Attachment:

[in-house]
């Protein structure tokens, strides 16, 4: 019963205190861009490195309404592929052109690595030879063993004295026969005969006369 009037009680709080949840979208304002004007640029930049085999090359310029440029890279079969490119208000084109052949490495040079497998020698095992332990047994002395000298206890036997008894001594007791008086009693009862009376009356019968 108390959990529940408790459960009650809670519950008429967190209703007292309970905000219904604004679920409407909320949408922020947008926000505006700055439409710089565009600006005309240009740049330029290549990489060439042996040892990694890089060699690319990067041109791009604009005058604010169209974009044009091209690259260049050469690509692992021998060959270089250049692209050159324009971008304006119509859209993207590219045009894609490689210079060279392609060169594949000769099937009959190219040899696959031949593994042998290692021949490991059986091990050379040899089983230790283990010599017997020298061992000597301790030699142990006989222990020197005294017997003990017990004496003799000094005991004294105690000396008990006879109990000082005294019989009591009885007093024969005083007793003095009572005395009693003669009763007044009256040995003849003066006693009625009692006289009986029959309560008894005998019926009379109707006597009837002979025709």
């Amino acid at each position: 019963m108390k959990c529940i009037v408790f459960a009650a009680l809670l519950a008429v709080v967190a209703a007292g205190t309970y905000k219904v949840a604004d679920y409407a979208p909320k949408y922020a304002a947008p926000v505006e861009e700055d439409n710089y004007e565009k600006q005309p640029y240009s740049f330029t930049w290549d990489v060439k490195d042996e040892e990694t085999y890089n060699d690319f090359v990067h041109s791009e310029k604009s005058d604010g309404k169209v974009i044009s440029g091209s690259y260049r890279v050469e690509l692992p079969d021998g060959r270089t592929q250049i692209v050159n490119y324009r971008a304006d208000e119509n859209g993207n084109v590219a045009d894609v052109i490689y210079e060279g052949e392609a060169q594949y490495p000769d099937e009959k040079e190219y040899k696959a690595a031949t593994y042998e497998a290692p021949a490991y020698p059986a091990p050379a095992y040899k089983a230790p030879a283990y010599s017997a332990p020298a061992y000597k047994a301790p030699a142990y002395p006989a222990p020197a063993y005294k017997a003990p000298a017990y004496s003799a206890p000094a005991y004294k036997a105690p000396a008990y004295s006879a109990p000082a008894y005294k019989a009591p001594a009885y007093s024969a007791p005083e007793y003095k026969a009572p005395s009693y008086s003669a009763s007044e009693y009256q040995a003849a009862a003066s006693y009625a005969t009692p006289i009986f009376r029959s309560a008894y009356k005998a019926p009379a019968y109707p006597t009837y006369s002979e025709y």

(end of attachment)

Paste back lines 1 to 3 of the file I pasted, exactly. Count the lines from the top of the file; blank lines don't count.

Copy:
[in-house]
């Protein structure tokens, strides 16, 4: 019963205190861009490195309404592929052109690595030879063993004295026969005969006369 009037009680709080949840979208304002004007640029930049085999090359310029440029890279079969490119208000084109052949490495040079497998020698095992332990047994002395000298206890036997008894001594007791008086009693009862009376009356019968 108390959990529940408790459960009650809670519950008429967190209703007292309970905000219904604004679920409407909320949408922020947008926000505006700055439409710089565009600006005309240009740049330029290549990489060439042996040892990694890089060699690319990067041109791009604009005058604010169209974009044009091209690259260049050469690509692992021998060959270089250049692209050159324009971008304006119509859209993207590219045009894609490689210079060279392609060169594949000769099937009959190219040899696959031949593994042998290692021949490991059986091990050379040899089983230790283990010599017997020298061992000597301790030699142990006989222990020197005294017997003990017990004496003799000094005991004294105690000396008990006879109990000082005294019989009591009885007093024969005083007793003095009572005395009693003669009763007044009256040995003849003066006693009625009692006289009986029959309560008894005998019926009379109707006597009837002979025709």
């Amino acid at each position: 019963m108390k959990c529940i009037v408790f459960a009650a009680l809670l519950a008429v709080v967190a209703a007292g205190t309970y905000k219904v949840a604004d679920y409407a979208p909320k949408y922020a304002a947008p926000v505006e861009e700055d439409n710089y004007e565009k600006q005309p640029y240009s740049f330029t930049w290549d990489v060439k490195d042996e040892e990694t085999y890089n060699d690319f090359v990067h041109s791009e310029k604009s005058d604010g309404k169209v974009i044009s440029g091209s690259y260049r890279v050469e690509l692992p079969d021998g060959r270089t592929q250049i692209v050159n490119y324009r971008a304006d208000e119509n859209g993207n084109v590219a045009d894609v052109i490689y210079e060279g052949e392609a060169q594949y490495p000769d099937e009959k040079e190219y040899k696959a690595a031949t593994y042998e497998a290692p021949a490991y020698p059986a091990p050379a095992y040899k089983a230790p030879a283990y010599s017997a332990p020298a061992y000597k047994a301790p030699a142990y002395p006989a222990p020197a063993y005294k017997a003990p000298a017990y004496s003799a206890p000094a005991y004294k036997a105690p000396a008990y004295s006879a109990p000082a008894y005294k019989a009591p001594a009885y007093s024969a007791p005083e007793y003095k026969a009572p005395s009693y008086s003669a009763s007044e009693y009256q040995a003849a009862a003066s006693y009625a005969t009692p006289i009986f009376r029959s309560a008894y009356k005998a019926p009379a019968y109707p006597t009837y006369s002979e025709y």